One of the biggest complaints about the article is that the individuals who did the study did not just look at Marijuana use; in fact, the words that were used were “Alcohol” and “Other illegal drugs. They stated in the title that it was just about Marijuana. The article goes on to state that substance abusers in general were more likely to have their first symptoms 2 years earlier. This leaves a huge question within my mind about the validity to the claim that it’s Marijuana because it could potentially be any other illegal drug.

Ultimately, if these results are true for Marijuana use, the potential consequences could be devastating on an individual level. It is clear that this research needs to be refined to distinguish between the different types of drugs there are. If this holds true for Marijuana, then we must prepare for the potential consequences. For example, funding mental health hospitals to better deal with these issues, though we should be funding mental health more to begin with as it is sorely lacking and often overlooked. We must educate the populace of the potential harmful effects that this could have on younger individuals. This will not guarantee anything, of course, but it will allow individuals to make a more educated decision.



According to a recent article by Nathan Collins at Pacific Standard, new studies are suggesting that significant structural differences exist between the brains of not only bipolar and “normal” brains, but between Type II and Type II bipolar brains.

Around 2.5% of the United States population are bipolar disorder sufferers, which is equal to about 6 million Americans. A person with the Type I disorder is defined as an individual who has had at least one manic episode, which is a period of abnormally elevated mood, energy, as well as abnormal behavior, at least one time in their life. Some individuals experience this disorder on a more consistent rate: they experience cycles (much more often than one time in their life) between depression and mania; also known as a cycle between great sadness and great happiness and/or irritability. There are many symptoms of Bipolar 1 Disorder during the period of mania, some of which include switching quickly from one topic to another; rapid, loud speech; increased energy and a decreased need for sleep; increased self-image; excessive spending; hyper-sexuality; and substance abuse. Symptoms of depressive episodes include a depressed mood; loss of pleasure, energy, and activity; and feelings of guilt, worthlessness, and even suicide.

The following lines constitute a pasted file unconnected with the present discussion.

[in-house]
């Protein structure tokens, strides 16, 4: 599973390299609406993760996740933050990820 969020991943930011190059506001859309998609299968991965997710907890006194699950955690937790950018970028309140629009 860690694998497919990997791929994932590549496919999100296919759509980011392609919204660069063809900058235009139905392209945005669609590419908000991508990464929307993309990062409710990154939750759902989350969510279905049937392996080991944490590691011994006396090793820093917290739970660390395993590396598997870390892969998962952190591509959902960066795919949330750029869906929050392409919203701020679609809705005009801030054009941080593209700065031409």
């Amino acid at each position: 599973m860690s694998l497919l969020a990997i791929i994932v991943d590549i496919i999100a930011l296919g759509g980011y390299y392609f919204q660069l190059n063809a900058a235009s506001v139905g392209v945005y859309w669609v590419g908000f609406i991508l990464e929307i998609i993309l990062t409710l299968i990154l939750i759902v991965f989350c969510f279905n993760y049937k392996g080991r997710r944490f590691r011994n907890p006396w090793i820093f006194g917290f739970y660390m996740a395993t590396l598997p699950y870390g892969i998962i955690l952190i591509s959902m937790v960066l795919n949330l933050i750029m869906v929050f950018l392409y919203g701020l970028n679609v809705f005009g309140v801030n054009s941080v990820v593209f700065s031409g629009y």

Type II Bipolar disorder is very similar to Type I in that the individual’s mood cycles between mania and depression. However, in these Type II individuals, the “manic” episodes never meet full blown mania. What these individuals experience is a term known as “hypomanic episodes”. Like Type I, an individual who is diagnosed with Type II has experiences at least one hypomanic episode in his or her life. However, also like Type I, some individuals may experience these episodes up to 4-5 times a year. The symptoms of Bipolar II include switching quickly from one topic to another; rapid, loud speech; and increased energy, with decreased need for sleep. Unlike Bipolar I, individuals with Bipolar II may even be pleasant to be around. In many cases, these individuals have been reported as happy, optimistic, caring, and “the life of the party”. The symptoms of depression for Bipolar I are very similar to Bipolar 2.